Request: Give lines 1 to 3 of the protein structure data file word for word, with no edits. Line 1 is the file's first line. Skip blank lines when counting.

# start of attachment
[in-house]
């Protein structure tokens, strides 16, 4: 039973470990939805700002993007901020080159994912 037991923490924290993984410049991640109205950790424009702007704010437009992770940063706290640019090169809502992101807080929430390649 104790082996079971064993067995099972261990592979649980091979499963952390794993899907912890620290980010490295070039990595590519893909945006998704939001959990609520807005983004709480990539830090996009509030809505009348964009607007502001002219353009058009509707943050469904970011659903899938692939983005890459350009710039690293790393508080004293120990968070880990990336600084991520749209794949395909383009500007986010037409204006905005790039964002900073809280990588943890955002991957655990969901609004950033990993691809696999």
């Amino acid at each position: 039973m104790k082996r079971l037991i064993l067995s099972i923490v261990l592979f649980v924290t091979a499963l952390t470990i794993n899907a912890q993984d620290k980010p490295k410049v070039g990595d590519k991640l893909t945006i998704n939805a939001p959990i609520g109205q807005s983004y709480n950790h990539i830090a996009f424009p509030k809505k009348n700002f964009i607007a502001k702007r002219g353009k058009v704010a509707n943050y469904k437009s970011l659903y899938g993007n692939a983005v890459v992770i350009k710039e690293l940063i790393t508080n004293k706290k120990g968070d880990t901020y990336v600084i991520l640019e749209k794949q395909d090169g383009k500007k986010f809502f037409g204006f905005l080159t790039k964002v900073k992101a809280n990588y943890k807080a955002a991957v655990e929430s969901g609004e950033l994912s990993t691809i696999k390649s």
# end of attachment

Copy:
[in-house]
């Protein structure tokens, strides 16, 4: 039973470990939805700002993007901020080159994912 037991923490924290993984410049991640109205950790424009702007704010437009992770940063706290640019090169809502992101807080929430390649 104790082996079971064993067995099972261990592979649980091979499963952390794993899907912890620290980010490295070039990595590519893909945006998704939001959990609520807005983004709480990539830090996009509030809505009348964009607007502001002219353009058009509707943050469904970011659903899938692939983005890459350009710039690293790393508080004293120990968070880990990336600084991520749209794949395909383009500007986010037409204006905005790039964002900073809280990588943890955002991957655990969901609004950033990993691809696999």
């Amino acid at each position: 039973m104790k082996r079971l037991i064993l067995s099972i923490v261990l592979f649980v924290t091979a499963l952390t470990i794993n899907a912890q993984d620290k980010p490295k410049v070039g990595d590519k991640l893909t945006i998704n939805a939001p959990i609520g109205q807005s983004y709480n950790h990539i830090a996009f424009p509030k809505k009348n700002f964009i607007a502001k702007r002219g353009k058009v704010a509707n943050y469904k437009s970011l659903y899938g993007n692939a983005v890459v992770i350009k710039e690293l940063i790393t508080n004293k706290k120990g968070d880990t901020y990336v600084i991520l640019e749209k794949q395909d090169g383009k500007k986010f809502f037409g204006f905005l080159t790039k964002v900073k992101a809280n990588y943890k807080a955002a991957v655990e929430s969901g609004e950033l994912s990993t691809i696999k390649s």